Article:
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Edgar County
Children's Home Page

Transcribed and contributed by
Jane A. Fullington
jgeick@sprynet.com

Edgar County Children's Home
A History and Transcriptions
From 1897-1900

All information provided by the Edgar County Children's Home is used with their permission and is their property. These pages are not to be copied or reproduced without their permission. Every attempt has been made to accurately transcribe the information contained herein. Please feel free to submit any corrections to the host of this site.

Organized 1896 Erected 1899

History of the Children's Home

Railroads, Orphan Trains, and a need for the Children's Home

Paris, Illinois, for many years played a major role as a railroad hub. Trains from Cincinnati to Kansas City and from Chicago to most points south passed through this ever growing and bustling town. At the peak of this robust growth, approximately seven different railroads intersected in the Paris community. Also during this period, there was a major influx of immigration in the eastern portion of the United States, and with this influx came poverty and despair to some of those living in that area.

In about 1853, a young minister by the name of Charles Brace, had gone to New York City to finish his seminary training. Seeing the poverty, neglect, abuse and abandonment of the children on the streets there, he formed the Children's Aid Society later in 1853. Between 1854 and 1929, more than 100,000 children were sent by "orphan trains" to new homes in the agricultural communities of the expanding middle and western states. "The great duty," he wrote, "is to get utterly out of their surroundings and to send them away to kind Christian homes in the country." Thus, the "orphan trains" began.

The "orphan trains" are one of the main reasons the Children's Home was founded. With the many railroads intersecting in Paris, some children would jump the trains when they would stop for coal and water, and end up wandering the streets in search of food and a roof over their heads. Not really knowing why they were being sent to these unknown places. The town soon became overrun with orphans and thus the need for the Children's Home was realized.

The Edgar County Children's Home History

Prior to the organization of the Edgar County Children's Home in February, 1898, the Kings Daughters' Society of the First Methodist Church of Paris opened a home for children in October, 1896 on East Edgar Street in the old third ward school house which was located at the present site of the High School tennis courts. The use of the school building was made possible through the courtesy of the school board.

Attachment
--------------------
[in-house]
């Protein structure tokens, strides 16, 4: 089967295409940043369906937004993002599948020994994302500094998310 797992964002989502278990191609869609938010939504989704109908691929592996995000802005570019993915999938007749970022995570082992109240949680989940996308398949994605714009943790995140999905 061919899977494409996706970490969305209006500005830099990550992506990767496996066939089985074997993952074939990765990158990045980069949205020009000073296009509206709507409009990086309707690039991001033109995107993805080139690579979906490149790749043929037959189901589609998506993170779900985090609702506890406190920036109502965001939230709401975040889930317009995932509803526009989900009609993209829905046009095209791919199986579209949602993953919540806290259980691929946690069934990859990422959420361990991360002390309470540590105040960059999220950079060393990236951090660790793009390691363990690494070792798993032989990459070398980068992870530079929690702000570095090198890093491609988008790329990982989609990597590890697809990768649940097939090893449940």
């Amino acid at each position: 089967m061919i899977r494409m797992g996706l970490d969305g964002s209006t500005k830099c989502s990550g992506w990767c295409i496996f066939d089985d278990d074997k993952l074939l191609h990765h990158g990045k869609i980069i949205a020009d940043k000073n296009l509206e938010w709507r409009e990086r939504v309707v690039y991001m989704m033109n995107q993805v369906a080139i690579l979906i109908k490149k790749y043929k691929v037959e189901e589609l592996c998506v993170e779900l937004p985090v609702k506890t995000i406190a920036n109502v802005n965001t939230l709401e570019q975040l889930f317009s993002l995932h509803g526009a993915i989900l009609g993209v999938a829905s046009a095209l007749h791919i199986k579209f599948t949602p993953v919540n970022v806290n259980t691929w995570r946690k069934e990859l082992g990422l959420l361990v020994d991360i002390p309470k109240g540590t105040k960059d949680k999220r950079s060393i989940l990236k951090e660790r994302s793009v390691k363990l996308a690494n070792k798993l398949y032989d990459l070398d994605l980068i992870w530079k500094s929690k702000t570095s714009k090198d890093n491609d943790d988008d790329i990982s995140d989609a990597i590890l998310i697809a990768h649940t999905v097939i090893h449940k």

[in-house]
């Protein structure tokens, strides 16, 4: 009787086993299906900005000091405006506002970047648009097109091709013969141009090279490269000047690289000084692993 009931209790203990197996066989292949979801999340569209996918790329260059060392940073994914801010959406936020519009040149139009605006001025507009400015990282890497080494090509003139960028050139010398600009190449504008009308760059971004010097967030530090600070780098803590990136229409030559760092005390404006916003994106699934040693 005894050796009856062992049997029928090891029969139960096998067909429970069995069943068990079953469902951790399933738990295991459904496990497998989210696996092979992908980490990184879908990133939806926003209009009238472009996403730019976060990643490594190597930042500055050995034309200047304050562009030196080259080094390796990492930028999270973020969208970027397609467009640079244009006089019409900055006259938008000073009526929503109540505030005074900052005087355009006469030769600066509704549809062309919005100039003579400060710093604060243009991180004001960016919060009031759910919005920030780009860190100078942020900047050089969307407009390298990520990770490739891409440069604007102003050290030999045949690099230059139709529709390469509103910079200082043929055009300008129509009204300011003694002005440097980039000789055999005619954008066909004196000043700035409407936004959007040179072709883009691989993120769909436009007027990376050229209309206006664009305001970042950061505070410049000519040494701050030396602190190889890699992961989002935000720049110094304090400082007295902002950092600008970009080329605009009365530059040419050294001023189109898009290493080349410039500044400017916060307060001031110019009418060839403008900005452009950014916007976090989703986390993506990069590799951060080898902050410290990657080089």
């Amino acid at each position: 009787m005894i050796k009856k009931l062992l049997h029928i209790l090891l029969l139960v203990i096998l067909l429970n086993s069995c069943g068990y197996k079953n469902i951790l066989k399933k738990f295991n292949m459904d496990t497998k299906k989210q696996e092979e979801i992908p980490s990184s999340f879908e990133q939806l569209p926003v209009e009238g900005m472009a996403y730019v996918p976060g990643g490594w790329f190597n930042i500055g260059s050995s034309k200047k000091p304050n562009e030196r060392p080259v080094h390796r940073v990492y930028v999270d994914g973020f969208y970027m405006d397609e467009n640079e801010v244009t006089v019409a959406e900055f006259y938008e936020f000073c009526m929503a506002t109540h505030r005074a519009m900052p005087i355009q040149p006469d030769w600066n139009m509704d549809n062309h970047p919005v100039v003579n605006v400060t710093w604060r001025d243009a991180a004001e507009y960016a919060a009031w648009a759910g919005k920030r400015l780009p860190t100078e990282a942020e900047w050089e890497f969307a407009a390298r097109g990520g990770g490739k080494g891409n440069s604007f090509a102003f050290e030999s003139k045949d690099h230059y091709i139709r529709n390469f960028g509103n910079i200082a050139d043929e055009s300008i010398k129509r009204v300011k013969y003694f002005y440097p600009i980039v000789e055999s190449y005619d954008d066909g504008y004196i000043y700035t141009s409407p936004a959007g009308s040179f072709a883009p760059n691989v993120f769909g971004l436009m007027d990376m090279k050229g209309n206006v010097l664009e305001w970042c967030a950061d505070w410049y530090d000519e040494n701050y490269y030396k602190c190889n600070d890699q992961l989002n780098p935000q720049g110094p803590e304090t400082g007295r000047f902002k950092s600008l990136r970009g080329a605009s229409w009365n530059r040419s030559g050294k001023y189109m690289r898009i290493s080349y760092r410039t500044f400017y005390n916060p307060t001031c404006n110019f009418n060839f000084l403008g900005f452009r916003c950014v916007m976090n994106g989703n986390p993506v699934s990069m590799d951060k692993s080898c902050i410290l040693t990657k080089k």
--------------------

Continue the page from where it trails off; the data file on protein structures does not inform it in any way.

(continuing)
Previous to the opening of this home for children, the care of dependent children was the duty of the township supervisors and frequently the children were cared for at the County Farm situated northeast of Paris. Also a number of children were placed in homes through the Chicago office of The American Home Finding Association. However, neither of these arrangements proved a satisfactory solution of the problem. Children's organizations in Eastern States sent carloads of children into the State of Illinois and into Edgar County. Many of these children proved after a difficult adjustment period, to be worthy additions to the community, while others through lack of proper advantages in the adjustment period proved otherwise.

The States of the Middle West passed laws to restrain the Eastern States from dumping the children here in a society then unorganized to care for the children. This legislation was followed by additional legislation and local group activity to better the conditions of dependent children. Local church organizations joined in this work, just as here in Edgar County the Kings Daughters first took up the work.

Thus it was with this background that a group of the people of Edgar County clearly saw the need for a permanent children's home and determined to provide such a home in Edgar County. They organized the present Edgar County Children's Home and a charter was granted to the charitable corporation on February 9, 1898.

In 1899, James A. Eads and Clara M. Eads, his wife, gave ten acres of land to the Home, being the present site of the home. This land formed a portion of the first land purchased by James A. Eads in Illinois because of his love of its similarity to the blue grass region of his birth in Kentucky. In 1898, the voters of Edgar County voted a special tax of $10,000 with which to construct a building for the home. In March, 1899, construction was commenced and in January, 1900, the original portion of the present building was occupied. Over the years the original building has been enlarged and other necessary buildings constructed.

With a knowledgeable and involved Board of Directors, constituency awareness, and competent administrators, the Children's Home has continued its tradition of being a responsible and responsive agency by changes based on demonstrated needs for more than 100 years.

Transcriptions from the Edgar County Children's Home
1897 1898 1899
34 Entries 29 Entries 31 Entries
    Includes 2 from 1900

For further information regarding any entries here or other information, please contact the Edgar County Children's Home at the link below.

Edgar County Children's Home
300 South Eads Avenue
Paris, IL 61944
(217) 465-6451
Fax: (217) 465-1272
Email: dra@ecch.org

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